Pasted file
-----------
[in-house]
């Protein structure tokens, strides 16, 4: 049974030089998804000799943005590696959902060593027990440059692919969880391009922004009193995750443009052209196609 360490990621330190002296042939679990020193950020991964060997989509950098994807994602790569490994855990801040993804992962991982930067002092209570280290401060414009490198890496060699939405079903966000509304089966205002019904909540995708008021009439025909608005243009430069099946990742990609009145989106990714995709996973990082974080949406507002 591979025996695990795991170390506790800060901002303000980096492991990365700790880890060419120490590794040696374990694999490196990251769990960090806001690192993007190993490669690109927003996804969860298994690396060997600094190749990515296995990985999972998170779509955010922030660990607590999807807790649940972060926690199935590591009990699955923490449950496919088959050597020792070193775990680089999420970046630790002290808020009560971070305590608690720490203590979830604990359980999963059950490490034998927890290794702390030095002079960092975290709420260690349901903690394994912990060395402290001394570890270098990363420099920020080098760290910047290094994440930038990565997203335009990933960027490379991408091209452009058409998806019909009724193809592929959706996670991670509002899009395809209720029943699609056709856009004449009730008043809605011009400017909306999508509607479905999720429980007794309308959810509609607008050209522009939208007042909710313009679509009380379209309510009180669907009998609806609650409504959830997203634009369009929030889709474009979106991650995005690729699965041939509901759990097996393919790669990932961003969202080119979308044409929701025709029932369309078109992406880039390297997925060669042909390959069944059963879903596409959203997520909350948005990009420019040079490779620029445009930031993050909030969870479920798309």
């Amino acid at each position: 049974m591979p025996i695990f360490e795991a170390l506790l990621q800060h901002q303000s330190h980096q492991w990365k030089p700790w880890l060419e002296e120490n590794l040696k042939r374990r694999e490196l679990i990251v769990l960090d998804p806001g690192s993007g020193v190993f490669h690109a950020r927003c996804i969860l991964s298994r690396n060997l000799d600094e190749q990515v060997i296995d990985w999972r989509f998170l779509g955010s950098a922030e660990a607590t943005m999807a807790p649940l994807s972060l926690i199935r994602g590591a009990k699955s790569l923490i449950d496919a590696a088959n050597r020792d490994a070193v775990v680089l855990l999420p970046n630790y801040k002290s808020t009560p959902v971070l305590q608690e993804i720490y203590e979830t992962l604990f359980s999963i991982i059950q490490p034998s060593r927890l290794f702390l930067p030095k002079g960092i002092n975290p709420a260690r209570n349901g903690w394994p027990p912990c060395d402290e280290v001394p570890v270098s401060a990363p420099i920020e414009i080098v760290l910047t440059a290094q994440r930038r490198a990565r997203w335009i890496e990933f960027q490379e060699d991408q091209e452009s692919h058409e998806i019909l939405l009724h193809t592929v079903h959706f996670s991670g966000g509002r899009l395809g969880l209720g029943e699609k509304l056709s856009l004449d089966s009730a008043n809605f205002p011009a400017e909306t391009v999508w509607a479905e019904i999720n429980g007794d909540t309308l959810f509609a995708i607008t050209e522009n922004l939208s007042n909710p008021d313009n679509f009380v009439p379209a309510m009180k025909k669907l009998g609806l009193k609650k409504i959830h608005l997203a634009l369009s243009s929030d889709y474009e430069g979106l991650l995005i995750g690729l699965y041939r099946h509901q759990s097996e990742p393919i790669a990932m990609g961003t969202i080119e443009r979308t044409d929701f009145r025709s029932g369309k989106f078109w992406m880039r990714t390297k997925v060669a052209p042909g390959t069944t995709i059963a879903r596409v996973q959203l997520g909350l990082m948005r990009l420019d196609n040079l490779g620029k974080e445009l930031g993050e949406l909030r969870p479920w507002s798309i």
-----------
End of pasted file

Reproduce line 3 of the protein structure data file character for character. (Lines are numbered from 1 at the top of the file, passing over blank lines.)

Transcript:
């Amino acid at each position: 049974m591979p025996i695990f360490e795991a170390l506790l990621q800060h901002q303000s330190h980096q492991w990365k030089p700790w880890l060419e002296e120490n590794l040696k042939r374990r694999e490196l679990i990251v769990l960090d998804p806001g690192s993007g020193v190993f490669h690109a950020r927003c996804i969860l991964s298994r690396n060997l000799d600094e190749q990515v060997i296995d990985w999972r989509f998170l779509g955010s950098a922030e660990a607590t943005m999807a807790p649940l994807s972060l926690i199935r994602g590591a009990k699955s790569l923490i449950d496919a590696a088959n050597r020792d490994a070193v775990v680089l855990l999420p970046n630790y801040k002290s808020t009560p959902v971070l305590q608690e993804i720490y203590e979830t992962l604990f359980s999963i991982i059950q490490p034998s060593r927890l290794f702390l930067p030095k002079g960092i002092n975290p709420a260690r209570n349901g903690w394994p027990p912990c060395d402290e280290v001394p570890v270098s401060a990363p420099i920020e414009i080098v760290l910047t440059a290094q994440r930038r490198a990565r997203w335009i890496e990933f960027q490379e060699d991408q091209e452009s692919h058409e998806i019909l939405l009724h193809t592929v079903h959706f996670s991670g966000g509002r899009l395809g969880l209720g029943e699609k509304l056709s856009l004449d089966s009730a008043n809605f205002p011009a400017e909306t391009v999508w509607a479905e019904i999720n429980g007794d909540t309308l959810f509609a995708i607008t050209e522009n922004l939208s007042n909710p008021d313009n679509f009380v009439p379209a309510m009180k025909k669907l009998g609806l009193k609650k409504i959830h608005l997203a634009l369009s243009s929030d889709y474009e430069g979106l991650l995005i995750g690729l699965y041939r099946h509901q759990s097996e990742p393919i790669a990932m990609g961003t969202i080119e443009r979308t044409d929701f009145r025709s029932g369309k989106f078109w992406m880039r990714t390297k997925v060669a052209p042909g390959t069944t995709i059963a879903r596409v996973q959203l997520g909350l990082m948005r990009l420019d196609n040079l490779g620029k974080e445009l930031g993050e949406l909030r969870p479920w507002s798309i």